Prevalence and risk factors of relationship dissatisfaction in women during the first year after childbirth: Implications for family and relationship counseling.
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The aim of this study was to investigate the rate of relationship dissatisfaction among Australian women during the first year after childbirth and to uncover factors affecting their relationships. Postnatal women who had given birth during the previous 12 months were invited to participate in a cross-sectional online study. A comprehensive, multisection questionnaire, as well as the Relationship Assessment Scale (RAS), Female Sexual Function Index (FSFI), and Patient Health Questionnaire - 8 (PHQ-8), were used to collect data. Responses were analyzed using SPSS for Windows. Results showed that 37.2% of the participants experienced relationship dissatisfaction. Results of the multiple logistic regression revealed that the following were significant risk factors for relationship dissatisfaction during the first postpartum year: annual income of less than AU $ 50,000, sexual dysfunction, and a clinical diagnosis of depression and having symptoms of depression according to the PHQ-8 scores (p < 0.05). Compared to women in a heterosexual relationship, women who were in a same- sex relationship were less likely to have relationship dissatisfaction. In addition, in the period six to 12 months postpartum, women were less likely to have relationship dissatisfaction compared to the period 5 months or less postpartum (p < 0.05).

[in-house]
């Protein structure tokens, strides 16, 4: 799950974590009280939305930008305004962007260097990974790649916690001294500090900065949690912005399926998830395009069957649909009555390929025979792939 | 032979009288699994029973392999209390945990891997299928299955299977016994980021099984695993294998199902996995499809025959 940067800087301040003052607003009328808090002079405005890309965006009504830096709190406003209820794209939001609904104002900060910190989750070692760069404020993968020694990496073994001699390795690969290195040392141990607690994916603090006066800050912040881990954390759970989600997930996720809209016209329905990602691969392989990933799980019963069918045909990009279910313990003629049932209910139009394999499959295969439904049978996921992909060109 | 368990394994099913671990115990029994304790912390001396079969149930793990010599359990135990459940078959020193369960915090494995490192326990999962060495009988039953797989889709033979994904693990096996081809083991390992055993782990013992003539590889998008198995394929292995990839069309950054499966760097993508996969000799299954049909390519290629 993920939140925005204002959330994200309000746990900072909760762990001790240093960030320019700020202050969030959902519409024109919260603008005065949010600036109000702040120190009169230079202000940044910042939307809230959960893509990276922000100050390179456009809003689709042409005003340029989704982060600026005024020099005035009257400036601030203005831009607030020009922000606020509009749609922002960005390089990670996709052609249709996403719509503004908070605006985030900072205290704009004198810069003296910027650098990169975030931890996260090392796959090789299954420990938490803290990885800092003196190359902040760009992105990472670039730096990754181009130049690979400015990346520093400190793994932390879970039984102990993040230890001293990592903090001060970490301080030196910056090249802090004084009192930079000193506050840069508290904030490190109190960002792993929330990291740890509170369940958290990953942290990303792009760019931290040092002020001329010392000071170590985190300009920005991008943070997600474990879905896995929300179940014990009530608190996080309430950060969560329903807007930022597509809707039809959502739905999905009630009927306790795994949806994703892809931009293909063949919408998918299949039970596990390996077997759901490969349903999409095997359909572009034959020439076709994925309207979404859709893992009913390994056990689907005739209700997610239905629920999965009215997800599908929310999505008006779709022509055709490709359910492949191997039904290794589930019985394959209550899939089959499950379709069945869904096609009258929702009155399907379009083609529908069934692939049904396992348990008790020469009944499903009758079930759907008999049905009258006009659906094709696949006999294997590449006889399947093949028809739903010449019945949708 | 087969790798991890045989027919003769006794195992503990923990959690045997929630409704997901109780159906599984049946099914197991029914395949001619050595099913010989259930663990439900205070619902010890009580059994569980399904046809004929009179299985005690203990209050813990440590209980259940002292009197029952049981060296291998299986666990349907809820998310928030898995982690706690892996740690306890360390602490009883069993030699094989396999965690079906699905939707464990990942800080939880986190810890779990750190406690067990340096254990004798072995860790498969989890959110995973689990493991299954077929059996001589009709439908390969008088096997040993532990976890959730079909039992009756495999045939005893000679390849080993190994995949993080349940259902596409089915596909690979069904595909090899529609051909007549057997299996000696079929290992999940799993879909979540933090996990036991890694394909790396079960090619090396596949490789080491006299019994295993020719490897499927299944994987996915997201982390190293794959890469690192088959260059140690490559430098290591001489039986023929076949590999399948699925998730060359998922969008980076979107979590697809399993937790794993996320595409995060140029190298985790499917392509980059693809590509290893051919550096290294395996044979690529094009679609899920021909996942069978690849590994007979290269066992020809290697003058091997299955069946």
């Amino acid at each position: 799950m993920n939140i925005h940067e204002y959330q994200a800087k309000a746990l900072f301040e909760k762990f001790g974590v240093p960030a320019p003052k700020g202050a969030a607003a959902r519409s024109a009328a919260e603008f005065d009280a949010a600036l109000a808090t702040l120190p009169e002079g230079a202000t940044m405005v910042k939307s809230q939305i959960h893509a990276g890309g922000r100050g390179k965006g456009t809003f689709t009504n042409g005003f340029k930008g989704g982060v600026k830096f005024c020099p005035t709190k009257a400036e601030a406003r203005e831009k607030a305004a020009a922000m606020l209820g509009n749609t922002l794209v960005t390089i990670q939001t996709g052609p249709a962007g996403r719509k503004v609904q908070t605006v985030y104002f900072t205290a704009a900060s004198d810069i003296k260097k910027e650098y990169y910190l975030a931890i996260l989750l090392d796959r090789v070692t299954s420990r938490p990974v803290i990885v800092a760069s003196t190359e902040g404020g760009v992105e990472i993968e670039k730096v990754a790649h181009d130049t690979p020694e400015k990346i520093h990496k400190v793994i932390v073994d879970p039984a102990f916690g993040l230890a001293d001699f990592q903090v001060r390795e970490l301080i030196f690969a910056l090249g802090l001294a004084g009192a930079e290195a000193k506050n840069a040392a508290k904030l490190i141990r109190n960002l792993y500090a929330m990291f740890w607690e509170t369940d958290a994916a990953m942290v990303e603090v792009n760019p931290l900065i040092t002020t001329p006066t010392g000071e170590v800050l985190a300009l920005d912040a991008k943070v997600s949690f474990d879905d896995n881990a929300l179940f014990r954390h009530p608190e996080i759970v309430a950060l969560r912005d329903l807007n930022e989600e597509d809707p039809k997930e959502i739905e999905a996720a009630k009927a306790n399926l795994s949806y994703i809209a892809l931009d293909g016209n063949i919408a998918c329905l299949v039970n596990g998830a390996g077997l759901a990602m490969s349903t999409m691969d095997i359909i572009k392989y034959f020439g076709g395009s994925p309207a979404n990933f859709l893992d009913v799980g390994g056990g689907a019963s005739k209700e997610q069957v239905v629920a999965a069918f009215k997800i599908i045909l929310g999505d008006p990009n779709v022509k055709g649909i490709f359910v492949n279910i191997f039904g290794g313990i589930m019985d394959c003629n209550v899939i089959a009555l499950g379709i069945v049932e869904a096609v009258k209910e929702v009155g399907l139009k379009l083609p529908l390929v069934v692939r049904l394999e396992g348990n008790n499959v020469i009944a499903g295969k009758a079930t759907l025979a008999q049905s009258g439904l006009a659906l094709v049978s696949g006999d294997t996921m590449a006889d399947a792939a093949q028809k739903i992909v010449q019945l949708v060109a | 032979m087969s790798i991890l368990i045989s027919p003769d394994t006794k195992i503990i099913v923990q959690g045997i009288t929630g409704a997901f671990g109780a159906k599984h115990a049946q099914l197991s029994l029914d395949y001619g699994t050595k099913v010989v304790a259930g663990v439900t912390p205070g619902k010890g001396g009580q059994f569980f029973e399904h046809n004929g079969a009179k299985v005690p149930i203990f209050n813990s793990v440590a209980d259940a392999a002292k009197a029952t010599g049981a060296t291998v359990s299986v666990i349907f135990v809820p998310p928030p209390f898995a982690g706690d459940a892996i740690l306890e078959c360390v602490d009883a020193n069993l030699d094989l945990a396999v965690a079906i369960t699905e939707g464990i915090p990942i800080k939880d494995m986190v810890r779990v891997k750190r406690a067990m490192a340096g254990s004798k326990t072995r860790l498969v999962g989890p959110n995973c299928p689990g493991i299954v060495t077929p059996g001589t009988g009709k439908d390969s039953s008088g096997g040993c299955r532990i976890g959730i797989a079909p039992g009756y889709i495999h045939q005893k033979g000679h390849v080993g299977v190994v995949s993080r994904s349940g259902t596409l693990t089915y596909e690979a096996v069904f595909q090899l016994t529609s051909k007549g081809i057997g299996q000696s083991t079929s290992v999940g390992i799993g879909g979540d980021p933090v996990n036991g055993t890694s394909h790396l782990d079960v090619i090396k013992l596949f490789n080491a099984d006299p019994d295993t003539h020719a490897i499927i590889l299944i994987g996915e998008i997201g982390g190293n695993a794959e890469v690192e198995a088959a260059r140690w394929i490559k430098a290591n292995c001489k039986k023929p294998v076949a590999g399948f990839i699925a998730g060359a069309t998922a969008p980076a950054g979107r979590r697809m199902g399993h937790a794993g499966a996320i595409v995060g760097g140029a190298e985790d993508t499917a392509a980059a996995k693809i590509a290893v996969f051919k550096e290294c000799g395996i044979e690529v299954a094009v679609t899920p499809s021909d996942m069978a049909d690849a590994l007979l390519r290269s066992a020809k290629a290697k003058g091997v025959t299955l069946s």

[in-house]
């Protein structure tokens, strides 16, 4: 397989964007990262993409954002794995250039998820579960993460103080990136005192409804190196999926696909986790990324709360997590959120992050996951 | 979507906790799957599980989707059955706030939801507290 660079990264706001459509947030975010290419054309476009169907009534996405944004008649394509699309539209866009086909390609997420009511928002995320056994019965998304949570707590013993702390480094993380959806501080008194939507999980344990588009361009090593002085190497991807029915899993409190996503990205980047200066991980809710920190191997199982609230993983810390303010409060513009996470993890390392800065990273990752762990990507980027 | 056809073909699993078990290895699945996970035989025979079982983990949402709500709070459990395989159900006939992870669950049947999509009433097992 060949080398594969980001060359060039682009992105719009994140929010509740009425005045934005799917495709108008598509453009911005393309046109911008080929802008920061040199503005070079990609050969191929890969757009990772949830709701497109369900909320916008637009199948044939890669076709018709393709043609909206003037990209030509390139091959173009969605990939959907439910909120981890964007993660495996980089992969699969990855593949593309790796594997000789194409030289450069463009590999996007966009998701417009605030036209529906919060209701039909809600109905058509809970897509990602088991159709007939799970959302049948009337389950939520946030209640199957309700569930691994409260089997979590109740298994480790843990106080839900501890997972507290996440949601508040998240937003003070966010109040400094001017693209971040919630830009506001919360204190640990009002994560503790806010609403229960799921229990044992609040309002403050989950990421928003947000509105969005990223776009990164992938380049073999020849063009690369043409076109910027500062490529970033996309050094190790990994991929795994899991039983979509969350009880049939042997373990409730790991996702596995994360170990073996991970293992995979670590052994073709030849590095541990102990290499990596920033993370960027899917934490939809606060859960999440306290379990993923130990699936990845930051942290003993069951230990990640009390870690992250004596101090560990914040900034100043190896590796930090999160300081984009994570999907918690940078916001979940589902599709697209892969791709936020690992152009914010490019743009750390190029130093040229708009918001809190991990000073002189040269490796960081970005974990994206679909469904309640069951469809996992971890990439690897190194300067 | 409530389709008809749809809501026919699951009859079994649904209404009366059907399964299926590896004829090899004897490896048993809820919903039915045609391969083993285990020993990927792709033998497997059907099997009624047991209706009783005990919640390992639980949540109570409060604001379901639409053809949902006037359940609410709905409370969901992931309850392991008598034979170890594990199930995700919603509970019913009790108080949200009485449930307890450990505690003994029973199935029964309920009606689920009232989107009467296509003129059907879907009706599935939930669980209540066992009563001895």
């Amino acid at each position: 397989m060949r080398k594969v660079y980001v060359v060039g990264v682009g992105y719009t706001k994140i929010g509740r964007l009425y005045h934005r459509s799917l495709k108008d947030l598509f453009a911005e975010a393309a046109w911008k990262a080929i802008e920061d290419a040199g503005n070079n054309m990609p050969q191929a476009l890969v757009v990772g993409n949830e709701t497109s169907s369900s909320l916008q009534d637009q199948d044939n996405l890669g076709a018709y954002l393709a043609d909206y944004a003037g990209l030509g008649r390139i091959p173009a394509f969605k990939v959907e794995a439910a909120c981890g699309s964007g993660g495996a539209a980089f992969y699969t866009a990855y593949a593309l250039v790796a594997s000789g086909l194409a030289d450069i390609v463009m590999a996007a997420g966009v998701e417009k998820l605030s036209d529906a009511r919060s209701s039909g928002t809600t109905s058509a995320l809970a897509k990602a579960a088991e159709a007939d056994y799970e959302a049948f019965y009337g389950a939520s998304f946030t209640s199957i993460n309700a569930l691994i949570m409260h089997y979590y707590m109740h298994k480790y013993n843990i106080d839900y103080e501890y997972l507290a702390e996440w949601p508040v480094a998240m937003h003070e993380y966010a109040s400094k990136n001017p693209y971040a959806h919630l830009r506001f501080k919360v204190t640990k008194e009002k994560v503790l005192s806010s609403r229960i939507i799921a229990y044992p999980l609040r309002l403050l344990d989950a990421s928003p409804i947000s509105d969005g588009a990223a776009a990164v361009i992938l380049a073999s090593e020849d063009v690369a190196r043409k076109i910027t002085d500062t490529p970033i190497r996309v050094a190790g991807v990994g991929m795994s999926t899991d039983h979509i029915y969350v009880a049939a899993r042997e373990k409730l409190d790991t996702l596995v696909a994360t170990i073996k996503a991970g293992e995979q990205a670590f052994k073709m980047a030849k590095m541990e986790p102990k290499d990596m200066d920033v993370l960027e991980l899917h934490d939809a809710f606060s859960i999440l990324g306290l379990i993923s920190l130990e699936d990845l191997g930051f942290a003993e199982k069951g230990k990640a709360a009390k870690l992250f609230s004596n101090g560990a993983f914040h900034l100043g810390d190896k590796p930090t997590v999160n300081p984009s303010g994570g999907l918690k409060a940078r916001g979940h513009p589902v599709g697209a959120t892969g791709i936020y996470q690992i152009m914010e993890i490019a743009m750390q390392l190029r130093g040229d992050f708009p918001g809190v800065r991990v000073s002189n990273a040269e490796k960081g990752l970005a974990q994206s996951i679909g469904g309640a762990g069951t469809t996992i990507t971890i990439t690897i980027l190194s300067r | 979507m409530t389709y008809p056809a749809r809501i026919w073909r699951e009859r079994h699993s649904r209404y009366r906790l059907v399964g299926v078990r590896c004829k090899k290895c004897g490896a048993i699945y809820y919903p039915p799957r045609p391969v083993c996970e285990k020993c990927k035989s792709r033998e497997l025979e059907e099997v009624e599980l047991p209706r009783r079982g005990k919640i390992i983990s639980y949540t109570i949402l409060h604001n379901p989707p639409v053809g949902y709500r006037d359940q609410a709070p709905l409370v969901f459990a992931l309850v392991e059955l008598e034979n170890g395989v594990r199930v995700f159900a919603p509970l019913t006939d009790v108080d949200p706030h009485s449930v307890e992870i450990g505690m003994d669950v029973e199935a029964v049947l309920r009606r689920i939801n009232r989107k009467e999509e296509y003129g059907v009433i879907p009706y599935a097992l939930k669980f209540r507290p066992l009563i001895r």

This is an Author's Original Manuscript of an article published by Taylor & Francis in Journal of Sex and Marital Therapy on 13/07/2015 available online at <a href="http://www.tandfonline.com/10.1080/0092623X.2015.1069433">http://www.tandfonline.com/10.1080/0092623X.2015.1069433</a>
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